As shown in FIGURE 5, a power transistor and diode bridge may be utilized in place of SCR1 and SCRZ to connect and disconnect an A.C. bus voltage supply to a load through the diode bridge which is turned on and off by transistor Q15. The base of transistor Q15 has rectified voltage applied thereto from diodes D1 and D2 from the secondary of transformer T1 in the same manner as shown and described for transformer T1 in the driver circuit 14 of FIGUR-E 2. The secondary of transformer T1 is center tapped and lcoupled to the emitter of transistor Q15, the diodes being oriented to conduct alternating currents in the same direction through transistor Q15 to provide complete alternation of the alternating current to the load terminal 11.
Operation In the operation of the A.C. load switching power contact device let it be assumed that a positive direct current voltage on signal is applied at terminal 19 which will complete the circuit of 14 and 20 to ground. The A.C. reference voltage at terminals 21 will be rectied to produce pulses on the cathode of diode D9 just preceding the crossover points of the A.C. Voltage to generate conduction periods of transistor Q7. Negative pulses on the collector of Q7 will gradually build up a voltage in the capacitor C4 to trigger Q9 in the unijunction oscillator circuit including transistor Q8 to cause the first few cycles of the bistable multivibrator to increase the conduction periods of transsitor Q6 and decrease the conduction periods of transistor Q7 in alternate sequence. The increasingly longer conduction periods of transistor Q6 cause a soft start by virtue of applying negative-going pulses to the common emitter coupling of transistors Q1 and Q2 in the driver circuit 14. This will produce increasingly greater oscillations in the driven circuit 14 until full wave oscillations, as shown by the waveform A, are applied over both rectifying circuits to the cathodes land gating electrodes of the power contacts SCR1 Iand SCRZ commutating the A.C. bus voltage to the load terminal 11 in direct synchronism with the alternating current voltage supply on bus 10. This connection of the A.C. voltage on bus 10 to the load terminal 11 will continue until a negative voltage off signal is applied to terminal 19 disconnecting the ground electrode from the circuitry which will cut oit SCR1 and SCRZ by the commutating effect as hereinbefore described. If during the operation of cornrnutating the A.C. voltage on bus 10 with the load terminal 11 an excessive load current drain occurs, the protection circuit 24 will become operative by producing a voltage on the cathode of the Zener diode RD3 and cause it to avalanche and place the holding circuit of transistors Q12 and Q13 into conduction which will remain in conduction to short circuit positive on voltage applied at terminal 19, even after the SCR1 and SCRZ are gated 011, to disconnect the supply from the load. When the fault is corrected, a reset positive voltage may be applied to terminal 26 breaking conduction of transistor Q12 thereby breaking the conduction of transistor Q13 which will again place the holding circuit into quiescene at which time the circuit 20 will again soft sta the power contacts SCR1 and SCR2 in the power contact 12. This will provide soft sta current to electrical loads, such as to incandescent lamp loads, which normally take high currents in the initial moments of warm-up that often may be severe enough to destroy SCR1 or SCRZ. The soft start therefore provides protection for SCR1 and SCRZ on the initial turn-on of the circuit as well as being afforded the protection of the protection circuit 24 where faults occur in the load circuits during the operation cycle.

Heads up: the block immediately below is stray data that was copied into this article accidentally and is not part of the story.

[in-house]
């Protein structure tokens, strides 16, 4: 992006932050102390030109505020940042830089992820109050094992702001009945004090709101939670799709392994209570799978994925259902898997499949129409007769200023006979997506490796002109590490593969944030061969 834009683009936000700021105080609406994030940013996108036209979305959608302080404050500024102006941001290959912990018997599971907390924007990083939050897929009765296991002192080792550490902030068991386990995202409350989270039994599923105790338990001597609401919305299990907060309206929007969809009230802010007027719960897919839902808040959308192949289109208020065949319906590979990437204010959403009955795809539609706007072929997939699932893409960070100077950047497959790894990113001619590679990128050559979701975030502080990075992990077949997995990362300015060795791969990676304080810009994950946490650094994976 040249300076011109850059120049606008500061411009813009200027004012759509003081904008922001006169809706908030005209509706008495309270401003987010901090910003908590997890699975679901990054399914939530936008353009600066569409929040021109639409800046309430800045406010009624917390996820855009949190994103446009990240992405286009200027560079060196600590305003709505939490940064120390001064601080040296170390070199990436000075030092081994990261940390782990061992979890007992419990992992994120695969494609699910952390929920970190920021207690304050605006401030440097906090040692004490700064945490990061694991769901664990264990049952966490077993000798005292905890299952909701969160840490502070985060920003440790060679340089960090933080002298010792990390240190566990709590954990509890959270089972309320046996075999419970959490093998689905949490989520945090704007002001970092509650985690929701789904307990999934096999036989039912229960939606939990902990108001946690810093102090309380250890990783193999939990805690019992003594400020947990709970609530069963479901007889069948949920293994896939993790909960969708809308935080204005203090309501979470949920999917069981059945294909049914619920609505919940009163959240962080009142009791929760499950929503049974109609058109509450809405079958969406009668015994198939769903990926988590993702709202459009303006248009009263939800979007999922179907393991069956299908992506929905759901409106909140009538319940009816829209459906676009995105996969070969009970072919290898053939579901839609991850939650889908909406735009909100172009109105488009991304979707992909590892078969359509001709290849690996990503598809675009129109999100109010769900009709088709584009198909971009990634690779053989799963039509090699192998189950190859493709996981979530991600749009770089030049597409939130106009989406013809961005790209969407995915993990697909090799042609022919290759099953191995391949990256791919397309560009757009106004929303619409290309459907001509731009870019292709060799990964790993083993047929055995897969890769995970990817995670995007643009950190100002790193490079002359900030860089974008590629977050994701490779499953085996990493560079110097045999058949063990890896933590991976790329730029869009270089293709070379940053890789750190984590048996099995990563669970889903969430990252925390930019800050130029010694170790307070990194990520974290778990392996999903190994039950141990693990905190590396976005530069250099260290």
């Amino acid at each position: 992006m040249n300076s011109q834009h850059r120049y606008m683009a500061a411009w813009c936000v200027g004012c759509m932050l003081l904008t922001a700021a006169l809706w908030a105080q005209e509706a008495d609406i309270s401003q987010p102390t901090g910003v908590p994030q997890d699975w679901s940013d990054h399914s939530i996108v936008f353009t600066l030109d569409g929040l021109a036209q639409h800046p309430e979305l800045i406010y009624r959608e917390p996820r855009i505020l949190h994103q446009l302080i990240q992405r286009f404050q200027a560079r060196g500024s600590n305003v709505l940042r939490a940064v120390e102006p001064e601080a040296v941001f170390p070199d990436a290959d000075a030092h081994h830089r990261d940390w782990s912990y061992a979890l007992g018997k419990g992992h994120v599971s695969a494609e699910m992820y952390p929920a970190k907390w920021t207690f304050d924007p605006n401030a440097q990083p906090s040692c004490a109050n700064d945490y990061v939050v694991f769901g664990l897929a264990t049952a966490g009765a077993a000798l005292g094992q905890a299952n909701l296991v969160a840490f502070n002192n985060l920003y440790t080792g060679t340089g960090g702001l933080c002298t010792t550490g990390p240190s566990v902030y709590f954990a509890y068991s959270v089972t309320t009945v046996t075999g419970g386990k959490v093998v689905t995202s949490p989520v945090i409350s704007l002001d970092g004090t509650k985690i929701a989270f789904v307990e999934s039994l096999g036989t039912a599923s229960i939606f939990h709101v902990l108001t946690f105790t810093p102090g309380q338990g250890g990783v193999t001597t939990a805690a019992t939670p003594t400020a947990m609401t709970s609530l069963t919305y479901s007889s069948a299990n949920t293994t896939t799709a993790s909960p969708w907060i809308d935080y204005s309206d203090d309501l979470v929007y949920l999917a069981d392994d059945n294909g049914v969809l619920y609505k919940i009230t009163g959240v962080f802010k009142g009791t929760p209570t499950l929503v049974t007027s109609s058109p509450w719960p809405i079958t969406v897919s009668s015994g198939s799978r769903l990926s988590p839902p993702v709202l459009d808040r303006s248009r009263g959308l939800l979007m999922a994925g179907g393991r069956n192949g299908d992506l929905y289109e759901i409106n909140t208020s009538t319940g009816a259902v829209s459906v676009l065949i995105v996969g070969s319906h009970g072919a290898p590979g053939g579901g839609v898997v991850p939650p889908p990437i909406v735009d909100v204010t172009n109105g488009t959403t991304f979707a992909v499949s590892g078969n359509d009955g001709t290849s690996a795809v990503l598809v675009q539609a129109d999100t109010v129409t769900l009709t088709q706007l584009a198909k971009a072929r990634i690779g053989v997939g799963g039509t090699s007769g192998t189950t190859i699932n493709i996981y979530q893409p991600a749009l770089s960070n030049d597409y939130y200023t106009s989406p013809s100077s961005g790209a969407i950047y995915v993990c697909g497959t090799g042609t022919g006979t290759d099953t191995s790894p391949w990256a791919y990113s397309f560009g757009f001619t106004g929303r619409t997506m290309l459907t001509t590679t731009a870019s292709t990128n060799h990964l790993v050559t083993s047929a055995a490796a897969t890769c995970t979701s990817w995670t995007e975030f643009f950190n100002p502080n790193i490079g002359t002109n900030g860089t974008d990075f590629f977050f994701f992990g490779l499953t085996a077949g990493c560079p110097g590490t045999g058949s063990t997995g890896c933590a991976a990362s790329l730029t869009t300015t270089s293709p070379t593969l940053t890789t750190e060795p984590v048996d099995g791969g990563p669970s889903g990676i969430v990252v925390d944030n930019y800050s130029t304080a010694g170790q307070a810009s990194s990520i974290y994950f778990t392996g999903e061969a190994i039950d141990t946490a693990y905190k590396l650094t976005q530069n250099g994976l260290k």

While many modifications land changes may be made in the constructional details and features of this invention to acquire the results obtained through the teaching of this invention, I desire to be limited in the spirit of my invention only by the scope of the appended claims.
1. An alternating current switching power contact circuit comprising:
an alternating current voltage supply and an alternating current load;
a silicon controlled rectifier means having anode and cathode coupling said alternating current voltage supply and said alternating current load, and having a gating electrode means;
a driver circuit coupled to said gating electrode means to gate said silicon controlled rectier means into and out of conduction, said driver circuit having a control input;
a soft start and zero crossover turn-on circuit having an output coupled to said silicon controlled rectiier control input and having an input of alternating current voltage synchronized with said alternating current voltage supply; and
a protection circuit having lan input coupled to sample the load current and an output coupled to disable said driver circuit when said load current exceeds a predetermined amount whereby said silicon controlled rectier means provide a power contact for said alternating current voltage source to said load with a controlled soft turn-on `and a protection turn-off for high current faults.
2. An alternating current switching power contact circuit as set forth in claim 1 wherein Y said driver circuit is a direct current full wave converter circuit having Zener diode voltage limiting means in the direct current output to said gating electrode means and having a transistor switch in the circuit of said driver circuit to turn said driver circuit on and oif.